According to Reuters, counsel representing BlackRock Inc, Allianz SE's Pacific Investment Management Co, and several other prominent institutional investors filed the lawsuit last week in Manhattan. Among the financial firms facing charges are Bank of America, Barclays, Citigroup, Credit Suisse, Deutsche Bank, Goldman Sachs, HSBC and the Royal Bank of Canada.
The plaintiffs are accusing the banks of violating U.S. antitrust laws by rigging fiat currency benchmarks such as the WM/Reuters Closing Rates during a ten-year period between 2003 and 2013. In addition, the banks are being accused of sharing confidential orders and trading positions for their own personal benefit(s).
The manipulation allegedly occurred through various internet chat rooms under differing pseudonyms such as "The Mafia," "The Cartel" and "The Bandit's Club." The filed complaint reads:
By colluding to manipulate FX prices, benchmarks and bid/ask spreads, defendants restrained trade, decreased competition and artificially increased prices, thereby injuring plaintiffs.
Many of the parties filing the suit claim that they will also be pursuing similar litigation in regions of Europe, in which several of the bank defendants are alleged to have conducted illegal trades.
The lawsuit stems from previous nationwide litigation amongst the named defendants, which were ordered to pay approximately $2.31 billion in settlement money following worldwide regulatory probes that had led to roughly $10 billion in fines for several of the banks and indictments of various traders.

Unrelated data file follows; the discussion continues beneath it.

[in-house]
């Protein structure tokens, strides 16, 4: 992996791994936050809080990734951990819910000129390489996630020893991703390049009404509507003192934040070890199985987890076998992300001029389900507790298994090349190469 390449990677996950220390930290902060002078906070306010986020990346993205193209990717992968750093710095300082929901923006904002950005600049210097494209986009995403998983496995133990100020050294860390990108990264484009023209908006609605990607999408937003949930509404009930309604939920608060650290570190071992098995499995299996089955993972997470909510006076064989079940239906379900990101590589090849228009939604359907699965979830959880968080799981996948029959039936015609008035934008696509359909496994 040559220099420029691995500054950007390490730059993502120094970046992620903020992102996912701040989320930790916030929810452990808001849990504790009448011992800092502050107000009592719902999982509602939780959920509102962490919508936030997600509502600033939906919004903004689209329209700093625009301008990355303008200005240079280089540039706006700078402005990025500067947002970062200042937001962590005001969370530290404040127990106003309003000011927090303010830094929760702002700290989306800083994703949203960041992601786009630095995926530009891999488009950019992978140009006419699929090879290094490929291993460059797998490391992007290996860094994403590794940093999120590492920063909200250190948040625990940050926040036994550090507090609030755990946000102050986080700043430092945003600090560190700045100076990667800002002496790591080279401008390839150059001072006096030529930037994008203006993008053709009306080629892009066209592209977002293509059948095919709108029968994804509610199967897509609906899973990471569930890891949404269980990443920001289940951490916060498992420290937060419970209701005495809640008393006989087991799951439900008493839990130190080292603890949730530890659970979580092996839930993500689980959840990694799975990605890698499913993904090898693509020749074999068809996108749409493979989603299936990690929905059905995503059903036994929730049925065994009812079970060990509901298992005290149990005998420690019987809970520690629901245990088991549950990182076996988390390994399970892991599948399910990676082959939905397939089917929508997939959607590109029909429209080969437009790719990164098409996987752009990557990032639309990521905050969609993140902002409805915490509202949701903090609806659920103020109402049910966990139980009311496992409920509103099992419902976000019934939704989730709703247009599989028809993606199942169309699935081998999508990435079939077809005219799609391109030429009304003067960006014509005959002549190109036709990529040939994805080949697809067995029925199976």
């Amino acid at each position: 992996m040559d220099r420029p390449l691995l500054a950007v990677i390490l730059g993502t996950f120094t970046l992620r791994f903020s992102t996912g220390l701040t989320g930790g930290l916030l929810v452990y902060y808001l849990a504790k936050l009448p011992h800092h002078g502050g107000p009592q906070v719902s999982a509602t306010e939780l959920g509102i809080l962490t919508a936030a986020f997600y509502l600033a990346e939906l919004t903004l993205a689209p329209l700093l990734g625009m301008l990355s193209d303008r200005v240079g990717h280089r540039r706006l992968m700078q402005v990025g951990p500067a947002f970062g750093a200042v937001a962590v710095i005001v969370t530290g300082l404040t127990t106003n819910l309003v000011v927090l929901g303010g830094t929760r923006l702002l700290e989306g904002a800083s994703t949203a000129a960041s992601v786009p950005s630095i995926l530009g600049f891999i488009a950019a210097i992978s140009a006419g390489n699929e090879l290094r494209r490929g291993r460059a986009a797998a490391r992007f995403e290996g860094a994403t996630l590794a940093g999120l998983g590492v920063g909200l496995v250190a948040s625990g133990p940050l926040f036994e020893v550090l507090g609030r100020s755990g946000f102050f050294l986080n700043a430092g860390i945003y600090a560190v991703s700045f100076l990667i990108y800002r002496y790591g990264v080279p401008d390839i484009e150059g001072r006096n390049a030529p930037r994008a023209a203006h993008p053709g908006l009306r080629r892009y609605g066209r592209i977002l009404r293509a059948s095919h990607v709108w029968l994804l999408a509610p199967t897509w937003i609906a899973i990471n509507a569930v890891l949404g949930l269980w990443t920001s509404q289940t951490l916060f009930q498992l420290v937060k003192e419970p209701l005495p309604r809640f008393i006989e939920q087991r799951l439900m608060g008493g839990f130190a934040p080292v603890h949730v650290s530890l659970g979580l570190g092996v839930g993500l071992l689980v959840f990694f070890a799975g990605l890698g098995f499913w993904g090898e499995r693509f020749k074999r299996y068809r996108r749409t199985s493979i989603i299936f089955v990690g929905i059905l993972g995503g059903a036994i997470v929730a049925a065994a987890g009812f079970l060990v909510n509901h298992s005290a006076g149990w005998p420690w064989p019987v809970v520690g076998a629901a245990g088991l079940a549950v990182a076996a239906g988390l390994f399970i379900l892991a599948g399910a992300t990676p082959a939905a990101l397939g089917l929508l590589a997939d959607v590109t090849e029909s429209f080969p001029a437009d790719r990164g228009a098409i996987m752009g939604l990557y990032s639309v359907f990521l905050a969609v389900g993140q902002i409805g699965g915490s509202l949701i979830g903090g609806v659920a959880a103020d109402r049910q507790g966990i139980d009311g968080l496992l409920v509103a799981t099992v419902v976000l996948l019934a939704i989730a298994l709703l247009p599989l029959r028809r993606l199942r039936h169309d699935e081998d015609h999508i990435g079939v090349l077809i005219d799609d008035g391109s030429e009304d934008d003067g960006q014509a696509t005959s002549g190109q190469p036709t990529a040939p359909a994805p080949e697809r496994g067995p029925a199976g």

The plaintiffs are affected firms that ultimately sought to "opt out" of receiving any settlement money due to the belief that they could earn more money in damages through a separate suit. Among some of the non-financial parties suing the banks are the California State Teachers' Retirement System known as CalSTRS.
From the earlier litigation, the largest settlement came by way of Citigroup, which was ordered to pay approximately $402 million to the affected parties. Other groups - such as Credit Suisse - have yet to settle their cases.
The investors are being represented by the law firm Quinn Emanuel Urquhart & Sullivan, headquartered in Los Angeles. Representatives of the law firm commented:
The European Commission is expected to impose further substantial fines when it concludes its investigation, which is expected to happen this year.
At the time of writing, the foreign exchange market is estimated to account for roughly $5.1 trillion in transactions each day.
In a world where cryptocurrency is constantly alleged to be manipulated, mishandled and the subject of malicious activity, traditional financial institutions seem to have a considerably longer pattern of misappropriating funds and information. Remember Wells Fargo? The mega-bank was recently ordered to pay over $140 million in settlement money to customers that had accounts opened in their names by bank officials without their permission.
While there have certainly been a few bad actors in the crypto exchange space, it pales in comparison to the theft committed by - and gotten away with - by traditional banks. Instances like these make us wonder if in the future, crypto - once all the kinks are officially worked out - will be the only way for humans to retain complete control over their finances and maintain their full privacy.Were the plaintiffs right to reject the settlement money, or are they just being greedy? Post your comments and thoughts below! Image courtesy of Shutterstock
11/12/2018 / 01:30:30 Source: livebitcoinnews